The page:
Spooky Snowdonia: Ten of Snowdonia’s Most Haunted Sites

Spooky Snowdonia: Ten of Snowdonia’s Most Haunted Sites

The existence of ghosts, spirits and other supernatural phenomena is a much-debated subject; nowhere more so than in Snowdonia, where many centuries’ worth of myths, legends and spooky stories are an integral part of our rich storytelling heritage.

The following are ten of Snowdonia’s most haunted sites, if the stories are to be believed…

1. Maes-y-Neuadd

Maes-y-Neuadd at Talsarnau, near Harlech, is a 14th century building, extended over the centuries to become a manor house, which is now run as a hotel. The hotel has a resident ghost, reputedly the spirit of a children’s nursemaid from centuries ago. She’s a friendly ghost, though; guests report feeling comforted by her presence, and drifting pleasantly off to sleep whenever she appears.

2. Castell y Bere

In its heyday Castell y Bere, a 13th century castle near Tywyn, was a stronghold of the princes of Gwynedd. Little remains of the building today, but the outline of towers and walls are still clearly visible. It’s said that a solitary, shadowy figure is sometimes seen standing at the ruins at sunset. As the sun slips out of sight over the surrounding hills, the figure slowly melts away.

3. The Faenol Estate

The Faenol Estate, Bangor, dates back to Tudor times and is said to have a very spooky chapel. Apparently, there is a strange bird-like ghost – reportedly the ghost of a man executed for illegally cutting down trees on the Estate – that perches in a tree, screeching at passers-by: “Woe! Woe’s me that I ever put a handle to my axe to fell the trees of Faenol!”

4. Aberconwy House

Aberconwy House in Conwy is a beautifully-preserved medieval merchant’s house which now has a shop on the lower floor and a museum upstairs. There have been several spooky goings-on reported at Aberconwy house, including the original mistress of the house seen sitting by the fireplace. Other reports include volunteers being prodded, creaking floorboards, rattling doors and even a door slammed in someone’s face.

5. The Black Boy Inn

The 16th century Black Boy Inn, in the heart of Caernarfon, is one of the oldest inns to survive in Wales. Centuries ago the inn backed onto a nunnery, and one of the most oft-reported spooky sightings at the Black Boy Inn is that of the ghost of a nun passing through the walls. There have also been reports of people feeling as if they’re being strangled when walking up the stairs.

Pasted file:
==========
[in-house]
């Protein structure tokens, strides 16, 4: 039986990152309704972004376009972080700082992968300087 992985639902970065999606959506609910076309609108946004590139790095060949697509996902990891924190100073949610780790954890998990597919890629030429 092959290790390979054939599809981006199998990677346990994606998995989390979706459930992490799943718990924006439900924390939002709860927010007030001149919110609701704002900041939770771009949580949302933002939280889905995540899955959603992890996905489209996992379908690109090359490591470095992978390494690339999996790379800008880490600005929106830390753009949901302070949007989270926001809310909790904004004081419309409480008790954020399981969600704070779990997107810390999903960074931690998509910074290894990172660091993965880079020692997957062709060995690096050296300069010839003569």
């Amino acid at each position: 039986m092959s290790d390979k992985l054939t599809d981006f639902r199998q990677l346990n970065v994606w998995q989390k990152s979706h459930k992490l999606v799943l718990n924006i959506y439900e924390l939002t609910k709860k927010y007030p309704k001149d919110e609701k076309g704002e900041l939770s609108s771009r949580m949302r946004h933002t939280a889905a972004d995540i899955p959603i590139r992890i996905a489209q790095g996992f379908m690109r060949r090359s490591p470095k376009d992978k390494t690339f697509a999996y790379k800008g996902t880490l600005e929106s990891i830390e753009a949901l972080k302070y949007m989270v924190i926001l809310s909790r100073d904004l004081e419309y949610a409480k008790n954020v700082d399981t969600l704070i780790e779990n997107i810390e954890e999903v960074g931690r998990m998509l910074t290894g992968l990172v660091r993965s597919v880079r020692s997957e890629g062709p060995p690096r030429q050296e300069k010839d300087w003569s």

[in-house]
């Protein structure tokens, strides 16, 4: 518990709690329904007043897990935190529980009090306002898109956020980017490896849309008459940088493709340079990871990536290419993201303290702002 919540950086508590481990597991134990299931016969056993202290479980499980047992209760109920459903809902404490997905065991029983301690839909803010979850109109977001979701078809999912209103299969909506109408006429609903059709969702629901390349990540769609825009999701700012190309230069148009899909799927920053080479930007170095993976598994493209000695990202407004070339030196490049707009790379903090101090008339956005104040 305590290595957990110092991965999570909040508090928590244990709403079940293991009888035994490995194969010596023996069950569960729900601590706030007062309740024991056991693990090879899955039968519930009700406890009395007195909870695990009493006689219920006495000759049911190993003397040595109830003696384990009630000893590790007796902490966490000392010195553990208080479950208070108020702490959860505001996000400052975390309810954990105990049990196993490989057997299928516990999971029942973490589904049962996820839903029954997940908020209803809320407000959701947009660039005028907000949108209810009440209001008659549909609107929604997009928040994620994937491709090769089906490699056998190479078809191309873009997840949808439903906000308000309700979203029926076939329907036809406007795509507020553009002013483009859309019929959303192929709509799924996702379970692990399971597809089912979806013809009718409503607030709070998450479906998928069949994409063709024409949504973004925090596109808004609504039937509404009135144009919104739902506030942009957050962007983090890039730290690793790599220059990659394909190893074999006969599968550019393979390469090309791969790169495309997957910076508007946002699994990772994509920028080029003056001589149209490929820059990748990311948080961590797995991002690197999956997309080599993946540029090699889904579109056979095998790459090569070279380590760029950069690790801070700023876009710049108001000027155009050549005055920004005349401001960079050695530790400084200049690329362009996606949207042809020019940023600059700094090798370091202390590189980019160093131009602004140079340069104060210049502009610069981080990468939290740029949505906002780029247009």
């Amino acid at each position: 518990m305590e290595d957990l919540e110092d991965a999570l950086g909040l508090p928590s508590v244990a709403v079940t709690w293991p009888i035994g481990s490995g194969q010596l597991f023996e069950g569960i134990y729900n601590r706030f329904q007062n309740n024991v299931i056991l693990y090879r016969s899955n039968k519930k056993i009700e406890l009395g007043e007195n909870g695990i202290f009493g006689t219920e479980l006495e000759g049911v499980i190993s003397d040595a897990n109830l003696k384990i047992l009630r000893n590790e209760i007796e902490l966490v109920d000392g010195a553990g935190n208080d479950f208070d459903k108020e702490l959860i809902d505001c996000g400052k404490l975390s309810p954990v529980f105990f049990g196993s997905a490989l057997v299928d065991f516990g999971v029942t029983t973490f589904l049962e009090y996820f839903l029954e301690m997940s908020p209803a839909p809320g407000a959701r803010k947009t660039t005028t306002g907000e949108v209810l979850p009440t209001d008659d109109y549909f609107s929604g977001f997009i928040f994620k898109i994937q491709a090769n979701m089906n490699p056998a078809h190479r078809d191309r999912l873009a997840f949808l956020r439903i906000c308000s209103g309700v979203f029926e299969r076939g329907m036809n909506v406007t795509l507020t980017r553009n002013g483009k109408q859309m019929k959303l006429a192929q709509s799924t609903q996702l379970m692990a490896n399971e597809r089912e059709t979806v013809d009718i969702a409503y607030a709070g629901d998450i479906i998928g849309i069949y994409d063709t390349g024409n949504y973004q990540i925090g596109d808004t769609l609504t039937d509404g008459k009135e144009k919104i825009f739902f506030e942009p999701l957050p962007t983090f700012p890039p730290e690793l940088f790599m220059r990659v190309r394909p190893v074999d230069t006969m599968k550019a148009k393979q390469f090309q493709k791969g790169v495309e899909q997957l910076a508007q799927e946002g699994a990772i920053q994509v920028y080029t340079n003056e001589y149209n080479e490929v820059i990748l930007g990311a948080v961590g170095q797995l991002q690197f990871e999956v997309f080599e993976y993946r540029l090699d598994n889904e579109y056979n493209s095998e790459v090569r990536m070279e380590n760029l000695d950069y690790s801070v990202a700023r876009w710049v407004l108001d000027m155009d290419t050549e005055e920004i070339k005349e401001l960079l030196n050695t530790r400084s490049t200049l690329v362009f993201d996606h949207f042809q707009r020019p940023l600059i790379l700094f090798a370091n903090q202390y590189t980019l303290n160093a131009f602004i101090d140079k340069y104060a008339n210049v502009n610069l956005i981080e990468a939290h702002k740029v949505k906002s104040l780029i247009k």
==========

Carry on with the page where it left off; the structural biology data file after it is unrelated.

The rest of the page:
6. Gwydir Castle

Parts of Gwydir Castle, in the Conwy Valley, date back to the 14th century. The castle is now run as a country house hotel. Many supernatural experiences have been reported at the castle over the centuries, including sightings of the ghost of a young woman, the smell of a rotting corpse, unexplained drops in temperature, the sound of children crying, the ghost of a dog and even a ghostly procession on the Great Terrace.

7. The Anglesey Arms

Another old Caernarfon pub, the Anglesey Arms was once the town’s customs house and sits next to the old hanging tower, at one time the place of execution of criminals. There are stories of glasses on high shelves moving of their own accord and even hanging in the air; darts sometimes jump out of the dart board; and there have been reports of invisible beings sitting at the end of guests’ beds.

8. Bardsey

Bardsey, off the Llyn Peninsula, has a very long history and there are many myths and legends attached to the island. Most of these concern King Arthur and Merlin, but there are ghost stories attached to Bardsey too. St Cafan built St Mary’s monastery on the island in the 6th century, and this was destroyed during Henry VIII’s dissolution of the monasteries. There have been reported sightings of shadowy, cowled monks appearing along the shoreline; their appearance is said to be an omen of disaster coming to the area.

9. The Rhinogydd

The Rhinogydd mountain range has been described as Wales’ last true wilderness. One of the most popular walking routes around Rhinog Fawr starts at a medieval packhorse trail known as the Roman steps. Despite the steps not actually being Roman, there was plenty going on in Snowdonia in Roman times, and perhaps this is the background to the legend which says that a ghostly troupe of Roman soldiers with mules can sometimes be seen trudging up the steps; according to legend, anyone following the soldiers will be led to a secret stash of gold.

10. Plas yn Rhiw

Plas yn Rhiw, overlooking Hell’s Mouth on the Llyn Peninsula, has apparently existed as a dwelling for over a thousand years. Supernatural phenomena reported at Plas yn Rhiw include the ghostly footsteps and coughing of an old man, and the weeping spectral figure of a Victorian maiden.

Steven Jones is Senior Tourism Services Officer at Cyngor Gwynedd Council, a Welsh local authority whose not-for-profit Snowdonia Mountains and Coast website provides visitors to Snowdonia with a wealth of useful information about the region, including activities, attractions, history and culture. The site also enables visitors to search an extensive database of Snowdonia accommodation, and to plan their holidays in some of Snowdonia’s most popular towns and villages.